“This is Jim Rockford, at the tone leave your name and message and I’ll get back to you.” And so started one of the greatest shows of all time, The Rockford Files which we highlight this week on Throwback Thursday. The first three seasons are available for free streaming on Hulu, while Amazon Prime members can stream all six seasons as part of their subscription.
Rockford featured James Garner, who had become a star in the late 50’s and early 60’s first in television before moving on to the silver screen. The highly successful comedy western series Maverick, which ran on ABC, brought the Oklahoma native to the awareness of the public and when the actor left the show after three years the move to film was a natural. The high profile role of the scrounger in the World War II drama The Great Escape, which featured a stellar cast including Steve McQueen, Charles Bronson, Richard Attenborough and Donald Pleasence, cemented Garner as one of the top box office draws in the business and the actor would continue to have success throughout the decade.
In 1974 former Maverick creator Roy Huggins teamed with Stephen J. Cannell to approach Garner with the idea of essentially reformulating Maverick as a modern day private detective series. Here Garner created the stereotypical personification of a Southern California investigator as a Los Angeles based private eye. There was nothing flashy about Rockford who lived in a trailer down by the ocean and moved from one odd case to the next usually avoiding anything that was current as to not fall afoul of the local police. Noah Berry Jr. after the initial pilot played Rockford’s retired truck driver father Rocky and Joe Santos as Sergeant Becker and Stuart Margolin, as the constantly in trouble ex-con Angel Martin, rounded out the regulars even if the latter two did not appear in every episode.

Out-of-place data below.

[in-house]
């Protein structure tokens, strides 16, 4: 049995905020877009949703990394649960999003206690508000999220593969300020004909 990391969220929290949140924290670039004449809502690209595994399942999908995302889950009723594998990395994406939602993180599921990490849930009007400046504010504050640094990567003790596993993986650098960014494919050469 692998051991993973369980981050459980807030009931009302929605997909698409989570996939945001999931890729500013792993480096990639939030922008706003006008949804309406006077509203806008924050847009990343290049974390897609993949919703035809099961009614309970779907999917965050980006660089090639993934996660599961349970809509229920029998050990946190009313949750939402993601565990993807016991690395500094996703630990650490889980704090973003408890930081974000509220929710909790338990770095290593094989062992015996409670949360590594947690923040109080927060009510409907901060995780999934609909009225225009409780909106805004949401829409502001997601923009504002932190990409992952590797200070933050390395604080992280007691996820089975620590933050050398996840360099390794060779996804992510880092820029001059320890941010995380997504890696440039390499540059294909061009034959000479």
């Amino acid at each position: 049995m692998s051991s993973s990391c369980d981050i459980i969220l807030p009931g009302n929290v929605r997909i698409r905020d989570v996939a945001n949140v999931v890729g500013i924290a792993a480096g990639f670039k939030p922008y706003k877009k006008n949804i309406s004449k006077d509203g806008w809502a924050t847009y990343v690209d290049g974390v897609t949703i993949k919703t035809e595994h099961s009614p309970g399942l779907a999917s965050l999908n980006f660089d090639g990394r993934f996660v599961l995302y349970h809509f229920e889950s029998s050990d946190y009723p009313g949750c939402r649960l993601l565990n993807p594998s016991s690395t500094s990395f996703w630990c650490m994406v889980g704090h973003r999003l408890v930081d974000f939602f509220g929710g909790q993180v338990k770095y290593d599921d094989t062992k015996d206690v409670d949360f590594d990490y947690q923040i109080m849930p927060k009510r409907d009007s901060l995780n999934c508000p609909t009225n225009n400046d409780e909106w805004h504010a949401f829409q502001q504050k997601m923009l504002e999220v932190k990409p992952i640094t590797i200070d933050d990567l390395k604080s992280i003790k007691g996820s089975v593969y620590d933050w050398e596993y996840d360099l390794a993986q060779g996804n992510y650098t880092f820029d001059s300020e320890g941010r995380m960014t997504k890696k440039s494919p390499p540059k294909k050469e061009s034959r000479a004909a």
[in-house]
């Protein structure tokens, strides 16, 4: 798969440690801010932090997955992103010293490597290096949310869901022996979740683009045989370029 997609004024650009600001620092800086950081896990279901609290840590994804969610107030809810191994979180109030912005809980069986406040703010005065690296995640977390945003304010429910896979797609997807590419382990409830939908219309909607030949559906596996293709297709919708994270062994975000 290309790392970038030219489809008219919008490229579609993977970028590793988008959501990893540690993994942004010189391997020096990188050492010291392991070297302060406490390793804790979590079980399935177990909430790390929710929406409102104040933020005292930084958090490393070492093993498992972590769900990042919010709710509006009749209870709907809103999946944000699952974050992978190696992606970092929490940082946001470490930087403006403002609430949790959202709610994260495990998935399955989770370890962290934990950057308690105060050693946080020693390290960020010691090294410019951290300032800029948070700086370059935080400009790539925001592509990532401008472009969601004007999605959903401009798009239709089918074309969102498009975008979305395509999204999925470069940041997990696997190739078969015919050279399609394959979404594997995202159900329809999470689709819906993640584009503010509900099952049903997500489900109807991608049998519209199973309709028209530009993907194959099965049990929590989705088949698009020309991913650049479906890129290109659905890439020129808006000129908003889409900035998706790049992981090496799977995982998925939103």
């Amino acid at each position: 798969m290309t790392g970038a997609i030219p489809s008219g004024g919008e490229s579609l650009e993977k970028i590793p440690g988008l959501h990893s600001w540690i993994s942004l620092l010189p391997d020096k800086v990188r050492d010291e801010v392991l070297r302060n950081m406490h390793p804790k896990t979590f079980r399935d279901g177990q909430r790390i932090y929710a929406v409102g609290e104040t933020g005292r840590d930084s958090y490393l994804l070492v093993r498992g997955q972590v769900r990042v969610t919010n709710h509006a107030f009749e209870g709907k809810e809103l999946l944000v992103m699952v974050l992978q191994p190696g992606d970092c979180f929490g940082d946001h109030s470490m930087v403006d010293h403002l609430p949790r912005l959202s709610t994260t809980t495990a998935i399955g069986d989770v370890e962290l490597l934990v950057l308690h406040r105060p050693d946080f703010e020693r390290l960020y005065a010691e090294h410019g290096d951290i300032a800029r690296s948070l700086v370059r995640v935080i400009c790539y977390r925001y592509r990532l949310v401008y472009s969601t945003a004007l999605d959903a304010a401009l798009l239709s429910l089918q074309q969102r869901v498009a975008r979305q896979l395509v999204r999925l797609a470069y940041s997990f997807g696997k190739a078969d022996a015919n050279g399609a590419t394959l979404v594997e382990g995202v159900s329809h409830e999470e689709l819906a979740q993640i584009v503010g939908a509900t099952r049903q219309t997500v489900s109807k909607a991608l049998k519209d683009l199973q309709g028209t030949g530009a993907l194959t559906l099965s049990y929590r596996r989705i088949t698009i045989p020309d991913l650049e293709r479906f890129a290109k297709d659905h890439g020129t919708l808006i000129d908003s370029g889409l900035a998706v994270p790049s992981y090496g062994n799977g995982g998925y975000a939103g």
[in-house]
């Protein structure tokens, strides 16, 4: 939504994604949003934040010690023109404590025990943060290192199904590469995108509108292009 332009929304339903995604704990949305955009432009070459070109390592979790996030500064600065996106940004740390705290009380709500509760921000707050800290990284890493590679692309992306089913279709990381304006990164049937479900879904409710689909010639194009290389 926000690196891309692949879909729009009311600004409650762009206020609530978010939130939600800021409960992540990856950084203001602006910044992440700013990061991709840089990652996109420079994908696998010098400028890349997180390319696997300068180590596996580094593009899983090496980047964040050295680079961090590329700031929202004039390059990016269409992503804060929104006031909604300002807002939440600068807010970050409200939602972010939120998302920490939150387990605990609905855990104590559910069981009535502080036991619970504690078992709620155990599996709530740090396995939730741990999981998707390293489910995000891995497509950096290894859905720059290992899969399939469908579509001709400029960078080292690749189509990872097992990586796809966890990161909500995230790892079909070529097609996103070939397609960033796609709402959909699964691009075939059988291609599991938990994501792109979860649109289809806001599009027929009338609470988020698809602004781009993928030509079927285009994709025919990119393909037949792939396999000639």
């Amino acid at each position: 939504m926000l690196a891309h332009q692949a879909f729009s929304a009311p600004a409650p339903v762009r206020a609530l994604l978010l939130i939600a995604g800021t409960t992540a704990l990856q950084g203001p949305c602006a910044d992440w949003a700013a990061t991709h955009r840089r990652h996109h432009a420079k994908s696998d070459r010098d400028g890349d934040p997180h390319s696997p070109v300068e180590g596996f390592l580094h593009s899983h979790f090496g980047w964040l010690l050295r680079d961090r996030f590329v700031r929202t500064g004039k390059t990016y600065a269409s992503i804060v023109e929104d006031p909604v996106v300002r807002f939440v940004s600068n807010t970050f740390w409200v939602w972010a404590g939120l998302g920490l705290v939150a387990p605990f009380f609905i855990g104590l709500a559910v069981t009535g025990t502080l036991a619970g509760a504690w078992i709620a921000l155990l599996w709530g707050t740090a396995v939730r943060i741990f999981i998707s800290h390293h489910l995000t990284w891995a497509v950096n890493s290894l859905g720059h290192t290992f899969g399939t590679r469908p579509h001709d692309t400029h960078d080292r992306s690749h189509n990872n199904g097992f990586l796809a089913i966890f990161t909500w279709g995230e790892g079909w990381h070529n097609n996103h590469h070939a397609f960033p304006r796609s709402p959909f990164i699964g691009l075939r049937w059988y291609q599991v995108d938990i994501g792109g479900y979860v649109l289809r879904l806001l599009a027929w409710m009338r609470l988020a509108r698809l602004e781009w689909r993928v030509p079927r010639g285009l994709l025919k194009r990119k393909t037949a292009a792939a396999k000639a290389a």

Ranked #16 on my most recent list of Top 50 TV Themes of all time, the opening music by Mike Post and Peter Carpenter caught the mood of the NBC show perfectly and was not surprisingly a hit record. Listening to it again, I’m reminded that a strong theme has become something of a lost art these days and I don’t think it is a coincidence that one of the selling points of the quality of HBO’s True Detective was a superb theme choice that really set the stage.
At the age of 46 when the show started, Garner had grown into his frame and filled out. He looked, for want of a better phrase, to be completely comfortable in his skin and the show from the very first episode exudes a feeling of pros hitting their marks.
My favorite episode, season two’s The Girl in The Bay City Boys’ Club, also happens to have been the one episode of the show that Garner directed and features the quite stunningly beautiful Blair Brown. I make no apologies for the fact that I am an unabashed fan of the actress who has, over the years, combined substantial acting chops with unsurpassed beauty. A star of stage, film and television, Brown has appeared in numerous shows from Wheels, an early mini series with Rock Hudson, through The Days and Nights of Molly Dodd, to most recently as a regular on Fringe as Nina Sharp. Garner and Brown also teamed up back in 2000 in the movie Space Cowboys along with Clint Eastwood, Tommy Lee Jones and Donald Sutherland in one of those films that are a great excuse to watch on a lazy Sunday.
– Wallace Poulter